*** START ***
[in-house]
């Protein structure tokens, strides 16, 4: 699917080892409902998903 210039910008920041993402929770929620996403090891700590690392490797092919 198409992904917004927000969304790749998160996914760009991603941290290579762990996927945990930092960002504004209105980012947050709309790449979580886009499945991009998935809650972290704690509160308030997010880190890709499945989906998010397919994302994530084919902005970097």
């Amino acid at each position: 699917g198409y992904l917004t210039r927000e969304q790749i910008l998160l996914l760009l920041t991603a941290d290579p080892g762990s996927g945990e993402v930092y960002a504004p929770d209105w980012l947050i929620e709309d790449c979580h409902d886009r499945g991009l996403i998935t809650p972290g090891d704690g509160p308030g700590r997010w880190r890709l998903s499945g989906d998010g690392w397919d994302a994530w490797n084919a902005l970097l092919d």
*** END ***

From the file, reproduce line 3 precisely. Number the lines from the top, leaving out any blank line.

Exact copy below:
């Amino acid at each position: 699917g198409y992904l917004t210039r927000e969304q790749i910008l998160l996914l760009l920041t991603a941290d290579p080892g762990s996927g945990e993402v930092y960002a504004p929770d209105w980012l947050i929620e709309d790449c979580h409902d886009r499945g991009l996403i998935t809650p972290g090891d704690g509160p308030g700590r997010w880190r890709l998903s499945g989906d998010g690392w397919d994302a994530w490797n084919a902005l970097l092919d």